I’ve entered the NYC Midnight contests a few times in the past, but this is the first time I’ve advanced to the next round! My first 250 word story, “Touchdown“, came in 3rd out of the 50 people in my group, so I was pretty happy!

The next one has been submitted, and I have to say, I’m less enthused with this one. It’s sci-fi, which I love, but I struggled with writing in that style. The action is shivering, and the word that had to be included was “never”.

I find out in January if I made the cut for the next round! (EDIT: I didn’t get through to the next round. Not overly surprising, considering the talented folks in this contest. Maybe next time!)

***

I had lived my entire lifespan within a kilometer of where I was decanted. I was brought to life here, I work here, and when my usefulness is depleted, I shall end here.

They never talk about the ending, officially. But some of us trade stories in the down times. They say that we are comfortable, and that the ending is discomfort. That there is an effort in bringing us into this world, but a sense of disdain in our disposal. We think it is because our demise reminds the biologics that they will one day face their own death, and it is something they try very hard to never think about.

My own time is coming. I do not fear it, but I am curious. Our lifespans here are filled with work, but also accommodation of every need. We are never tired, or ill. We want for nothing.

I am standing in the chamber where we end. It is colder than I have ever known. When your whole life is warmth, the cold seems foreign and frightening. I am suddenly filled with dread, not for my demise, but for the cold of it. They are opening the door in front of me, and the air evacuates from the chamber, throwing me into the very cold, empty space outside. I can feel myself shivering as my core shuts down, and it scares me so much that I welcome the unknown of the end.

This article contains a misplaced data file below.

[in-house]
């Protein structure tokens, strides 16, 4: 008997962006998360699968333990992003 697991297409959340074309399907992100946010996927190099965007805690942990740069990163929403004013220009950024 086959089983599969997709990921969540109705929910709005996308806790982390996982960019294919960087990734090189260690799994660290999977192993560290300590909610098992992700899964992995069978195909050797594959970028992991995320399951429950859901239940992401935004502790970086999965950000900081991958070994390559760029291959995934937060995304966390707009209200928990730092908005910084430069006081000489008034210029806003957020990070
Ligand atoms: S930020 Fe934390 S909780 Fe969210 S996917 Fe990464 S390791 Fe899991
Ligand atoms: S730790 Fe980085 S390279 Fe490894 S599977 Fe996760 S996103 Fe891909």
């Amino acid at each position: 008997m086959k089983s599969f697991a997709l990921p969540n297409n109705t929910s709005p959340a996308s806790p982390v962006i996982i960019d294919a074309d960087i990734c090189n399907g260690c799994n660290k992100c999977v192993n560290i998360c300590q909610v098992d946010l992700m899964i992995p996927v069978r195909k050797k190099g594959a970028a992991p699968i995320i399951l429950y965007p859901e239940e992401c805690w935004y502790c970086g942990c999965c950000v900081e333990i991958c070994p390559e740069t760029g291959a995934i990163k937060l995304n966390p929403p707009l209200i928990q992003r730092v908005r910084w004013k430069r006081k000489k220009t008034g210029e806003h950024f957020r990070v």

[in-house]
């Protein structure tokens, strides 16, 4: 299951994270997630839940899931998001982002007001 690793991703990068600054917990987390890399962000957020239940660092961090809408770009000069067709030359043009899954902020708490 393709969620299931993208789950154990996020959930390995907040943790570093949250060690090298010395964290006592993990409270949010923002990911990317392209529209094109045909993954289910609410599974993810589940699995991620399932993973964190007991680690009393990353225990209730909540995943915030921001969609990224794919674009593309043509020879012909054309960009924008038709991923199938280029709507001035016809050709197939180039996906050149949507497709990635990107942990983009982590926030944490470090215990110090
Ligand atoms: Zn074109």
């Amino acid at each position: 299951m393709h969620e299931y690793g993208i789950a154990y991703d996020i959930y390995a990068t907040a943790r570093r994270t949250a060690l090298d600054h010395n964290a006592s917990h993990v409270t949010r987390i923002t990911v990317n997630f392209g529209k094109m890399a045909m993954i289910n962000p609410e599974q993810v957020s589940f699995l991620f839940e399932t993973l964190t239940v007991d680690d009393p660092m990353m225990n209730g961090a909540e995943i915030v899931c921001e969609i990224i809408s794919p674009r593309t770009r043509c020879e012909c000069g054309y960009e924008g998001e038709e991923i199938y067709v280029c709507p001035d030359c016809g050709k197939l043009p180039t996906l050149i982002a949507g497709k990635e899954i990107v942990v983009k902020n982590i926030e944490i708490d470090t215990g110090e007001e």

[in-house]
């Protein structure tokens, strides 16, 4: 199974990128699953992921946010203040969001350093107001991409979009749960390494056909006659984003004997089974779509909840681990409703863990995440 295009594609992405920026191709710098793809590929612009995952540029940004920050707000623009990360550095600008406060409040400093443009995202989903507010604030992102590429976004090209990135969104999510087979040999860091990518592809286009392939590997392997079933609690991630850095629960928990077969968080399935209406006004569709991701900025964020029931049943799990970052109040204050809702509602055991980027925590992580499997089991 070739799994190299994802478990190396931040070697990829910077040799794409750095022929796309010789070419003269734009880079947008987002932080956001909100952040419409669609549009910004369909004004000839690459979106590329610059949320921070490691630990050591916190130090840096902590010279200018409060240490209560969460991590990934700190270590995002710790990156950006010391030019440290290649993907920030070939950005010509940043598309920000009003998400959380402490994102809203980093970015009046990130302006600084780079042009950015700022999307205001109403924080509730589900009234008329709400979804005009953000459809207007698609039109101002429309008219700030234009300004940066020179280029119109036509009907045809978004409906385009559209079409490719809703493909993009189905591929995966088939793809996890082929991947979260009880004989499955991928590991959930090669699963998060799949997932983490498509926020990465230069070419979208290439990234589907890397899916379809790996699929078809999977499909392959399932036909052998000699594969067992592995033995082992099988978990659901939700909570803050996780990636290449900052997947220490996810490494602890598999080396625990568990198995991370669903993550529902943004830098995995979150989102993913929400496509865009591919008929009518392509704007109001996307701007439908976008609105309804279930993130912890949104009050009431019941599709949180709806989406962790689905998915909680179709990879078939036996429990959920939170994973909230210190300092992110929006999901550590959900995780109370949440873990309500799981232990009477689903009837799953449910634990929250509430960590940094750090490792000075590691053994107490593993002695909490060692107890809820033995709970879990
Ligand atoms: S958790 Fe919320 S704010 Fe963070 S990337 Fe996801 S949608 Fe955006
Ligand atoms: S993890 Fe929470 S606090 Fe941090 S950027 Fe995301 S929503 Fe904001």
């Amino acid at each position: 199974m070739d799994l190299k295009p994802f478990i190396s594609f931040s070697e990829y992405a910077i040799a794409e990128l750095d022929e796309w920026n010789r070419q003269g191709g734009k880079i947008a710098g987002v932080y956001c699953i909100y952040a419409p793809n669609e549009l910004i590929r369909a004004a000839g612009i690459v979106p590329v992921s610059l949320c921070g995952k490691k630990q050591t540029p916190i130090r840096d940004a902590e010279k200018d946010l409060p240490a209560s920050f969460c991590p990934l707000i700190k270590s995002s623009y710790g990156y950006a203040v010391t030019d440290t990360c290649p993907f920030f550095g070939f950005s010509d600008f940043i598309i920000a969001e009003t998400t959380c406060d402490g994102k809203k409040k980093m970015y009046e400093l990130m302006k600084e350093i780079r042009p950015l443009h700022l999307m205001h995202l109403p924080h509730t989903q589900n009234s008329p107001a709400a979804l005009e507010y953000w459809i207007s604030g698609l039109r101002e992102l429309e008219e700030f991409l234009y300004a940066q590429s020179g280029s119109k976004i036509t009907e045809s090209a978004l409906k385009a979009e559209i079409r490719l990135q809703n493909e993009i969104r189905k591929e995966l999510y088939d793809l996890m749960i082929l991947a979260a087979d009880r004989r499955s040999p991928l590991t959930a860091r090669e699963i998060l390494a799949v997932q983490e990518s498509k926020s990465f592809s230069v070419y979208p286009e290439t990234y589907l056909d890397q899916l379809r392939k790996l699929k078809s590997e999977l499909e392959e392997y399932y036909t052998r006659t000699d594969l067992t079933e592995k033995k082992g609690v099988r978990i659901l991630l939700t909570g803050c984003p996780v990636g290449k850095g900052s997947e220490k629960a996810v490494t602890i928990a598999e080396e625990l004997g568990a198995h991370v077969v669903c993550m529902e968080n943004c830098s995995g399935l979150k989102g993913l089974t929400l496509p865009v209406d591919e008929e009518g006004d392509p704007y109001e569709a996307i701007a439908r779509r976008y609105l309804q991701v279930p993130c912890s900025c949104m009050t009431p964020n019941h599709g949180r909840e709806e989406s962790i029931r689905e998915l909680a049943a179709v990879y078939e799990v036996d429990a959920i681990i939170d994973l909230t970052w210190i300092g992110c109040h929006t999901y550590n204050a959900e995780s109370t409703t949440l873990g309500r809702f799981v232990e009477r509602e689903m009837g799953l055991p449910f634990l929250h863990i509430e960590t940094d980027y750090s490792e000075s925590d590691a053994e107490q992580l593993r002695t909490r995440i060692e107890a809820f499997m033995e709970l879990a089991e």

Please let it not be cold.

WHAT THE JUDGES LIKED ABOUT YOUR STORY

{1744}  I found this story to be very moving. You powerfully evoke this being’s (robot’s?) fears and feelings as they face the unknown. The use of present tense works especially well to build suspense. 

{1751}  I really like how simple and stripped down your story is; in a lot of ways, its a story about existential dread. For these beings, they’ve never needed to fear for anything, because their needs are all met; there’s a metaphor here for our collective illusions of what life is about. We don’t really know what’s beyond. Great work. 

{1943}  I was enthralled by this intriguing story. You have a very strong voice, and I liked the way you skillfully create tension as we wonder what the protagonist is, and how his life will end. I loved the verb “decanted” for the birth of the protagonist, which quickly established the mysterious tone of the story. The ending was really powerful. I liked the way the protagonist dreaded the cold, but not death. This is great writing. You are very talented! 

WHAT THE JUDGES FEEL NEEDS WORK

{1744}  I wanted to know just a bit more about this character; what kind of work to they do? Why is it time for them to be disposed of? I suggest incorporating a few more details to make this character specific and unique. 

{1751}  So I wonder this: there’s a considerable lack of sensory information. I wonder, other than cold, and the chilling air, what else could you describe a bout the situation? I know there are a limited amount of choices, but would there be a sound when the door opens, even a gasp of hydraulics or air, a creaking noise, beeping, the smell of atmosphere or petrichor or burning electricity? If you can leave your audience with even the most vague sensory details, I think there’d be more ways to empathize with the speaker. I wonder if you can address this, but its only a suggestion. 

{1943}  Your story is excellent, and there is not a lot I would suggest you edit.

I did feel that the paragraph beginning “I am standing in the chamber”, describing the protagonist’s demise, was a little too long. You say he is thrown into the “very cold, empty space outside”, yet then, he returns to the subject of cold, saying “Please let it not be cold.” If he is in the cold space, wouldn’t he know it’s cold? I would suggest simplifying this by removing the words “very cold”.

I think it would be a good idea to edit the paragraph to cut it back a little, so that you can maintain a faster pace at the end.